• There are quite a few themed walks if you have a favourite historical figure who was in the area. Mark Twain has two (Rigi and Zermatt). JRR Tolkien oddly doesn’t have one, but did cover a big chunk of the country one summer as a teenager.
  • Passes can be ruined if there is a popular road (Furka, Gotthard, Susten, etc:). The constant roar of motorbikes isn’t much fun. Though there are plenty of passes with quiet or no roads at all. Likewise routes that are on ski-runs are obviously going to have bits of building site and infrastructure (dead chair lifts and snow cannons sat around). Though how bad it is varies a bit.

My favourite hikes

By no means an exhaustive choice from the whole country, there are still lots of corners that I want to get to. A list of the hikes that I have written up can be found at the link to the right.

All of the following are accessible by public transport

  • Up the Val Verzasca. Lavertezzo – Sonogo (14km, +640m, -260m). My favourite region of Switzerland. Steep, forested mountsides leading up to sheer rock faces and with waterfalls coming down everywhere. This place is more Rivendell than Lauterbrunnen. The Rustico stone villages are far more beautiful to me than the more famous wooden alpine huts too. The valley walk is wonderful, heading up high and into the side valleys is also amazing too. The side valleys of the adjacent Val Maggia are also wonderful.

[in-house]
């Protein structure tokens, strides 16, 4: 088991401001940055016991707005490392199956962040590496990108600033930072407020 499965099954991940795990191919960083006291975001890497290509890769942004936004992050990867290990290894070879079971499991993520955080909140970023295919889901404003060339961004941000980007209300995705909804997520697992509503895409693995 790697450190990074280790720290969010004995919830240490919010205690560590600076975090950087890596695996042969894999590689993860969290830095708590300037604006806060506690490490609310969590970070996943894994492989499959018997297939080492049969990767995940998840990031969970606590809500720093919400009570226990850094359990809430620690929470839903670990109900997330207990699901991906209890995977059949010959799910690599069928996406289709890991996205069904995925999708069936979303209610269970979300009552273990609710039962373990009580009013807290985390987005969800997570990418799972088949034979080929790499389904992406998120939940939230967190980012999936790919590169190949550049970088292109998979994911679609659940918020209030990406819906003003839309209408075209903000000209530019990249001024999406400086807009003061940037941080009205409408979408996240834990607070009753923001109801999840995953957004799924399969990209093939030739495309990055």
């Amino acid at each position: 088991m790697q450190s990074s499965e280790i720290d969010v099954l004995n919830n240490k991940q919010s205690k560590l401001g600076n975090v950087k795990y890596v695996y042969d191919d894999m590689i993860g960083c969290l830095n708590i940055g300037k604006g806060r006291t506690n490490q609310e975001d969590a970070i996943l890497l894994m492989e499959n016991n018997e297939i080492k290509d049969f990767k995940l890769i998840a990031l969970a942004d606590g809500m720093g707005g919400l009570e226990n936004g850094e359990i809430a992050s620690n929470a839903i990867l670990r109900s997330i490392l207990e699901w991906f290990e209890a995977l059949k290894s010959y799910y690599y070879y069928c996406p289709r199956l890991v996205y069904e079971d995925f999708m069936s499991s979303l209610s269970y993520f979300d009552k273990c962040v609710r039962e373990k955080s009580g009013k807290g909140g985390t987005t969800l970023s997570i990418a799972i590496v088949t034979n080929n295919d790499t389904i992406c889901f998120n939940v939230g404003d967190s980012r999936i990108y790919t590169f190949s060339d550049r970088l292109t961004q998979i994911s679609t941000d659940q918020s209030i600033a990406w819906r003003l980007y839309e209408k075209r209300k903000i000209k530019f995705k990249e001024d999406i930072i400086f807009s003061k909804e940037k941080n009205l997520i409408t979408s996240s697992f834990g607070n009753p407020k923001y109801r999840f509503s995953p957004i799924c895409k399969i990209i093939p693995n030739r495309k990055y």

• Above then along the Aletsch Glacier. Eggishorn – Märjelen – Bettmeralp (14.8km, +520m, -1460m). The giant Aletsch glacier is possibly the single best sight in the country. I highly recommend taking the cable car to Eggishorn to properly admire the whole thing from above, descending from there down to Märjelensee, then along the side of the glacier before taking a cooling dip in the lake at Bettmeralp.
  • Aletsch Panoramaweg, Stage 1. Riederalp – Belalp. (10km, +760m, -720m). Into and up a valley through the rugged Aletschwald, over a suspension bridge.
  • Vier-Seen-Wanderung (Four lakes hike). Trübsee (Engelberg) – Jochpass – Melchsee-Frutt (15km, +760m, -640m)
  • Up to the Morteratsch Glacier. Morteratsch – Morteratsch Glacier – Morteratsch (6km, +150m, -150m). The whole Bernina line region is a paradise for jumping on and off trains.